Monday, 29 September 2014

Nature Study in a Kitchen Garden & Other Places

Earlier this month Bengy, Moozle and I started our kitchen garden on our upstairs verandah. I've tried growing edibles down in the garden but we have too many native visitors who like to eat what we plant so we're trying a raised garden bed.
A friend gave me a copy of Esther Deans' Gardening Book: Growing Without Digging, and I used this as a guide for our raised garden. There's a short bio on this lady here.




We have what's called a 'Trug' and we filled it 3/4 full of straw; then a sprinkle of cow manure, followed by a good layer of lucerne hay and then potting mix together with some more cow manure. So it's a sort of soil-less or 'no dig' garden.




Then we planted an assortment of seedlings, rather than seeds, because we wanted instant gratification. Later on we'll plant seeds also. This is what it looked like after we'd planted it out with tomatoes, lettuce, baby spinach, rocket, capsicum, spring onion, parsley and basil:




This is it about three weeks later. Nothing has died yet and you can see the tomatoes are growing well.




 The rocket has taken off...no pun intended; one of the lettuces wilted badly after we had a good amount of rain but seems to be recovering.




I've only ever grown silver beet and a few herbs successfully plus one piddly little pumpkin but that didn't inspire any of my children so this time I've included some things I know they really like. Some seedlings went into large pots so they can spread out a bit - cucumbers, zucchini (which I grate and put into practically everything I cook), dwarf bush beans (have no idea what these look like when grown), pumpkin (don't know how we'll go with these on the verandah), and baby beets. I've had a green thumb when it comes to propagating some types of flowers but I'd love to be able to grow some vegetables - even if it was only lettuce!
We had some visitors over for lunch yesterday and we used some of the rocket and baby spinach in a salad.


A friend gave me a cutting of a Nasturtium which I've put in a pot. There is a section in the Handbook of Nature Study covering this plant which I'd like to do once the plant gets growing. It's an unusual plant, with little bulb type projections at the end of long stalks which develop into flowers. I don't think anyone would be impressed if I used it in a salad but it is a pretty flower.





The Rainbow lorikeets have returned to our bird feeder as the weather has warmed up and Moozle was delighted to see them again and fed them some bread the other day.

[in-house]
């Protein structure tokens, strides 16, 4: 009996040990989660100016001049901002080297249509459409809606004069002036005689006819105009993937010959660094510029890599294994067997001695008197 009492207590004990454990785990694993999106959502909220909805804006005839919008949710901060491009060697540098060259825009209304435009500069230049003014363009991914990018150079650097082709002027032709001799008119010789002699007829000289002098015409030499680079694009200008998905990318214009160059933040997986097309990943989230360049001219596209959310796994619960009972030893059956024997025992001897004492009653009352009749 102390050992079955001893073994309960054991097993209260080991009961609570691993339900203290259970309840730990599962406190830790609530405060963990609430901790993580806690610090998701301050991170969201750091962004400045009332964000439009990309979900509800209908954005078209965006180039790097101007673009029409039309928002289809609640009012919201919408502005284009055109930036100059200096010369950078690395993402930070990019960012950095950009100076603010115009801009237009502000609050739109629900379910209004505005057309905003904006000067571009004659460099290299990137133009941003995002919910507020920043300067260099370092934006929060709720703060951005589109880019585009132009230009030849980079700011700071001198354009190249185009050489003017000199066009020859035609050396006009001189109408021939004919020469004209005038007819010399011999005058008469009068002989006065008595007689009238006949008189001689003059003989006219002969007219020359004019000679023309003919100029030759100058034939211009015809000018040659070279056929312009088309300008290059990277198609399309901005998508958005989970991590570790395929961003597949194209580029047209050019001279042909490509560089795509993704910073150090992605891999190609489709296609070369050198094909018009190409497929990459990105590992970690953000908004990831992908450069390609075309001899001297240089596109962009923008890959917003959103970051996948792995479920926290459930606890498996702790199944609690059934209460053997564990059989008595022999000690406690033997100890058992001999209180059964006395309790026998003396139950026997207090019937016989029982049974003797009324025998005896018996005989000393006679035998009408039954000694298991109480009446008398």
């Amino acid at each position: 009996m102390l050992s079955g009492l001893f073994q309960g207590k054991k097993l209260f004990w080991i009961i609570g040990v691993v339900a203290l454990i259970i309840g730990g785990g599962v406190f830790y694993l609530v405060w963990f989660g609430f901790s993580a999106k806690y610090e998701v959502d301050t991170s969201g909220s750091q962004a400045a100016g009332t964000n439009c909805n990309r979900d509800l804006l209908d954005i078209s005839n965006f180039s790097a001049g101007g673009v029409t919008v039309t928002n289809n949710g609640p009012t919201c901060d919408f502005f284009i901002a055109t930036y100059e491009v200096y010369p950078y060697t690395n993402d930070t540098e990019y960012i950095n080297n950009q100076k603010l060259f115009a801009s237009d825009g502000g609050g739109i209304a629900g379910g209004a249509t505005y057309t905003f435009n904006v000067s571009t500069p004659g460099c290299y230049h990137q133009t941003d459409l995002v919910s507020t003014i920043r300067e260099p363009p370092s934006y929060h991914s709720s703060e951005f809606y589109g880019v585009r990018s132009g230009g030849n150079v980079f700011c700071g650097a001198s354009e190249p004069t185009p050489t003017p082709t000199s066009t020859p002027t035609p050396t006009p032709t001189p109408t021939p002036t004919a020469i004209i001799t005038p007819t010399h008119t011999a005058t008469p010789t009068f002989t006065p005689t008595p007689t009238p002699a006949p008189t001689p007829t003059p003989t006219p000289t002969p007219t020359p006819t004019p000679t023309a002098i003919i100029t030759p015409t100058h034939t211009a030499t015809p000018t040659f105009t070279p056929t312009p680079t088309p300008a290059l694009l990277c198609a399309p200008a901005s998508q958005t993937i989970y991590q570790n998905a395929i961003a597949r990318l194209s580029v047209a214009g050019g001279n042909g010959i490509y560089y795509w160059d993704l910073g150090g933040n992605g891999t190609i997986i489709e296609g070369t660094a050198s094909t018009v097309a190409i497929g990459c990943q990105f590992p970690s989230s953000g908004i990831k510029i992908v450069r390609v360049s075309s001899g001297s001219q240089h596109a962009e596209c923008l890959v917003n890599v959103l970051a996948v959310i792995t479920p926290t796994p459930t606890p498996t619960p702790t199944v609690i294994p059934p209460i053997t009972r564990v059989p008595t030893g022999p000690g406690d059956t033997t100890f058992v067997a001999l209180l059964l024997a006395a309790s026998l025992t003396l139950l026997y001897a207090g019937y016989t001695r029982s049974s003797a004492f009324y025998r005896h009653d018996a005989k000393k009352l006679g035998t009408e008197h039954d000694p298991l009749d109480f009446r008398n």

At the beginning of our bush track where we go off on our walks



Australian natives flowering in September - I haven't positively identified these yet.









 An Angophora costata - looking like it had at one time flowed down upon the rock like lava




A spot we like to visit on our walks



Possibly a type of mangrove tree - we thought the bark was interesting




 Moozle's mystery - I got this for her to plant and observe but she doesn't know what it will turn into...any guesses??




5 comments:

  1. So interesting to see your change of season there...makes me yearn for spring again. Thank you for sharing your entry with the OHC Blog Carnival.

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  2. That mystery plant looks like a poppy to me!
    I have been growing nasturtiums for beauty and salads for years now, and they really are a nice addition to the green theme, but I hardly ever remember to go pick a few petals! I guess that's because I don't have anything else in the garden that I would snip and toss in at the last minute. Mine are mostly orange and red, so they do make a splash of color and a little peppery flavor as well.

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    1. I'm impressed! It is a poppy but my daughter doesn't know that. I stuck it in with the veges but I probably should put it in a separate pot.

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  3. That's a great idea for a garden. I like that idea and am going to take a look at the book. We're looking for some new vegetable and fruit gardening ideas for next spring/summer. This would be an interesting idea to try.

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    1. She has some good ideas. We don't have great soil where we are and her methods help overcome things like that also. She was growing all her own stuff right up into her 90's.

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